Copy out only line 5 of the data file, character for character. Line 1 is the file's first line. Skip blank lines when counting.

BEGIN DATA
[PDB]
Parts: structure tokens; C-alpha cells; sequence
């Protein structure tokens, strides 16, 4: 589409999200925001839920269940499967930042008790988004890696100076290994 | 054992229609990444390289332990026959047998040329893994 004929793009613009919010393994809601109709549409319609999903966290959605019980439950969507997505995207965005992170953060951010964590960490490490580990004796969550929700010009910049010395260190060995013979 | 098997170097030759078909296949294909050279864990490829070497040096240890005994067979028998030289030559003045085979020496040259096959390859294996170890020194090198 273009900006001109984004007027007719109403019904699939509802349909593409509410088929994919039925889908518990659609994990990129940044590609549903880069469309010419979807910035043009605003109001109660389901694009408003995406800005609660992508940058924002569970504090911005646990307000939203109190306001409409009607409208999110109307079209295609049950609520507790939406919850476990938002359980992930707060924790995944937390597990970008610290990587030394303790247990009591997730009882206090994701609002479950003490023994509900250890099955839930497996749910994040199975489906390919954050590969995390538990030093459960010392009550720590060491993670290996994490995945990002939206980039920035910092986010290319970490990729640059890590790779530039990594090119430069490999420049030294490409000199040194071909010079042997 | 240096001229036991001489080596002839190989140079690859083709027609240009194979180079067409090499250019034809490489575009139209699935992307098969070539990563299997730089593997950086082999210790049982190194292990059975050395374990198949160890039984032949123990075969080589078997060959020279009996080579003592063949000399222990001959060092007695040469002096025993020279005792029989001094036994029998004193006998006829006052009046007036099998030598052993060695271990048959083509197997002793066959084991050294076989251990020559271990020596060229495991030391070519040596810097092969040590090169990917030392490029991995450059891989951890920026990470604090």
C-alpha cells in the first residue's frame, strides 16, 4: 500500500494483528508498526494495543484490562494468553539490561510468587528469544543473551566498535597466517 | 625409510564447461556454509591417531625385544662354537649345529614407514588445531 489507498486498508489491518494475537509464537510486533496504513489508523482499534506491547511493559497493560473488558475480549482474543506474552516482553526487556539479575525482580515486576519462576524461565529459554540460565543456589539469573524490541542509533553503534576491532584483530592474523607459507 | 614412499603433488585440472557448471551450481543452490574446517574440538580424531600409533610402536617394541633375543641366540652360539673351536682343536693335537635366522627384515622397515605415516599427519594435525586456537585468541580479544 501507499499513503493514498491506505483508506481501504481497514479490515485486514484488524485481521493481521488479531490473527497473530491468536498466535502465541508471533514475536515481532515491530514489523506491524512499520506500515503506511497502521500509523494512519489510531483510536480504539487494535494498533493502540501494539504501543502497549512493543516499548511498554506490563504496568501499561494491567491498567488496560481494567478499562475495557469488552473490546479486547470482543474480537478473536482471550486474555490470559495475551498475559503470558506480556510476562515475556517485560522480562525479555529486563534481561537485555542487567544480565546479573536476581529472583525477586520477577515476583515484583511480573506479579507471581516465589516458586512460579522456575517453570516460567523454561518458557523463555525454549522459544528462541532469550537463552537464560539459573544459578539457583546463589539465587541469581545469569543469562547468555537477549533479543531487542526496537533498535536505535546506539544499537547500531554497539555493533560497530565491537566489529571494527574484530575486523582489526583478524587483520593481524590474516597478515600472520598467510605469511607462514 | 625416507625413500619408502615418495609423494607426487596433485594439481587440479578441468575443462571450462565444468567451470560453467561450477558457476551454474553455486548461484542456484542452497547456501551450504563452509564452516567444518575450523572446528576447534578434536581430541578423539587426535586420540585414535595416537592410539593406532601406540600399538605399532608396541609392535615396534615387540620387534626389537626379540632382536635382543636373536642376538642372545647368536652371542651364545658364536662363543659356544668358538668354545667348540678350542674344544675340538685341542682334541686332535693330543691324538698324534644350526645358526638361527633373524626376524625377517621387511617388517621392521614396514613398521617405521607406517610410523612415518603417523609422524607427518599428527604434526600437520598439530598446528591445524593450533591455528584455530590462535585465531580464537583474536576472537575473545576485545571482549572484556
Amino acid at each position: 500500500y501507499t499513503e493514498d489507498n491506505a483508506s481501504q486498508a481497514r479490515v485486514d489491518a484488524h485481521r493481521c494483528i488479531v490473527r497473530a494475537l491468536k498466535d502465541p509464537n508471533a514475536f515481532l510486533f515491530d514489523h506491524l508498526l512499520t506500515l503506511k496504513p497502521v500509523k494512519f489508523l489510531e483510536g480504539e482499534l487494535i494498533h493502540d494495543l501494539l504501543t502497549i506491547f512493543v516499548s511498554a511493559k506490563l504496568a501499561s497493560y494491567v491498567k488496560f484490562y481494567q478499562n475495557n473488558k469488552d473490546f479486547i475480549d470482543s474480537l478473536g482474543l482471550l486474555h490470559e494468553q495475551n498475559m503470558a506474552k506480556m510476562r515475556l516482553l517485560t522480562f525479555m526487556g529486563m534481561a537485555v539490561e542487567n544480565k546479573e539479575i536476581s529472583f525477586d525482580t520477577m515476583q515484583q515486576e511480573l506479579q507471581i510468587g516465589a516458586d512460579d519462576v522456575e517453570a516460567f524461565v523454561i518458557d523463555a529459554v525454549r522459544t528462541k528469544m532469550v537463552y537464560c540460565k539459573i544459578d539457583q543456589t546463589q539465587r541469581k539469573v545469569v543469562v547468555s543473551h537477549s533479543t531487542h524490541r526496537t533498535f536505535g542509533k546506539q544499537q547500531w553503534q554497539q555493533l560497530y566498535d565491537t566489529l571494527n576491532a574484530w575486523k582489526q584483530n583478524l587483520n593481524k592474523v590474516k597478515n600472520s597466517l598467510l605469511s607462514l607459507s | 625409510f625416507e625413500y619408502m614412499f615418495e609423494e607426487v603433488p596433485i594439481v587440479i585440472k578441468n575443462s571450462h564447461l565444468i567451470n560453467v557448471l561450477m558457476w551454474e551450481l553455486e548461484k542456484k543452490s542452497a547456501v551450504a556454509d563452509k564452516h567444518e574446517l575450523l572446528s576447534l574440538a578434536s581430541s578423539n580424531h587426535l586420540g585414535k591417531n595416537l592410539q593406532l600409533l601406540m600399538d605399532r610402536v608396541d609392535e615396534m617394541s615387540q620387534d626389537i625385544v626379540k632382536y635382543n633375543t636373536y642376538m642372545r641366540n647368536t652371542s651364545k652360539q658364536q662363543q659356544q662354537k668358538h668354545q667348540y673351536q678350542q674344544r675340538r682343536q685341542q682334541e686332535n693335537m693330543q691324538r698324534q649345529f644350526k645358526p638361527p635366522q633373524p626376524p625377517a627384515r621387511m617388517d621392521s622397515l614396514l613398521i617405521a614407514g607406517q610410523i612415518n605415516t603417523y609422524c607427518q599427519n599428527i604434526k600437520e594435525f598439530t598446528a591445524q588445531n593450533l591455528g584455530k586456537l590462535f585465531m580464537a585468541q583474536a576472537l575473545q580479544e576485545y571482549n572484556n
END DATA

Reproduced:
Amino acid at each position: 500500500y501507499t499513503e493514498d489507498n491506505a483508506s481501504q486498508a481497514r479490515v485486514d489491518a484488524h485481521r493481521c494483528i488479531v490473527r497473530a494475537l491468536k498466535d502465541p509464537n508471533a514475536f515481532l510486533f515491530d514489523h506491524l508498526l512499520t506500515l503506511k496504513p497502521v500509523k494512519f489508523l489510531e483510536g480504539e482499534l487494535i494498533h493502540d494495543l501494539l504501543t502497549i506491547f512493543v516499548s511498554a511493559k506490563l504496568a501499561s497493560y494491567v491498567k488496560f484490562y481494567q478499562n475495557n473488558k469488552d473490546f479486547i475480549d470482543s474480537l478473536g482474543l482471550l486474555h490470559e494468553q495475551n498475559m503470558a506474552k506480556m510476562r515475556l516482553l517485560t522480562f525479555m526487556g529486563m534481561a537485555v539490561e542487567n544480565k546479573e539479575i536476581s529472583f525477586d525482580t520477577m515476583q515484583q515486576e511480573l506479579q507471581i510468587g516465589a516458586d512460579d519462576v522456575e517453570a516460567f524461565v523454561i518458557d523463555a529459554v525454549r522459544t528462541k528469544m532469550v537463552y537464560c540460565k539459573i544459578d539457583q543456589t546463589q539465587r541469581k539469573v545469569v543469562v547468555s543473551h537477549s533479543t531487542h524490541r526496537t533498535f536505535g542509533k546506539q544499537q547500531w553503534q554497539q555493533l560497530y566498535d565491537t566489529l571494527n576491532a574484530w575486523k582489526q584483530n583478524l587483520n593481524k592474523v590474516k597478515n600472520s597466517l598467510l605469511s607462514l607459507s | 625409510f625416507e625413500y619408502m614412499f615418495e609423494e607426487v603433488p596433485i594439481v587440479i585440472k578441468n575443462s571450462h564447461l565444468i567451470n560453467v557448471l561450477m558457476w551454474e551450481l553455486e548461484k542456484k543452490s542452497a547456501v551450504a556454509d563452509k564452516h567444518e574446517l575450523l572446528s576447534l574440538a578434536s581430541s578423539n580424531h587426535l586420540g585414535k591417531n595416537l592410539q593406532l600409533l601406540m600399538d605399532r610402536v608396541d609392535e615396534m617394541s615387540q620387534d626389537i625385544v626379540k632382536y635382543n633375543t636373536y642376538m642372545r641366540n647368536t652371542s651364545k652360539q658364536q662363543q659356544q662354537k668358538h668354545q667348540y673351536q678350542q674344544r675340538r682343536q685341542q682334541e686332535n693335537m693330543q691324538r698324534q649345529f644350526k645358526p638361527p635366522q633373524p626376524p625377517a627384515r621387511m617388517d621392521s622397515l614396514l613398521i617405521a614407514g607406517q610410523i612415518n605415516t603417523y609422524c607427518q599427519n599428527i604434526k600437520e594435525f598439530t598446528a591445524q588445531n593450533l591455528g584455530k586456537l590462535f585465531m580464537a585468541q583474536a576472537l575473545q580479544e576485545y571482549n572484556n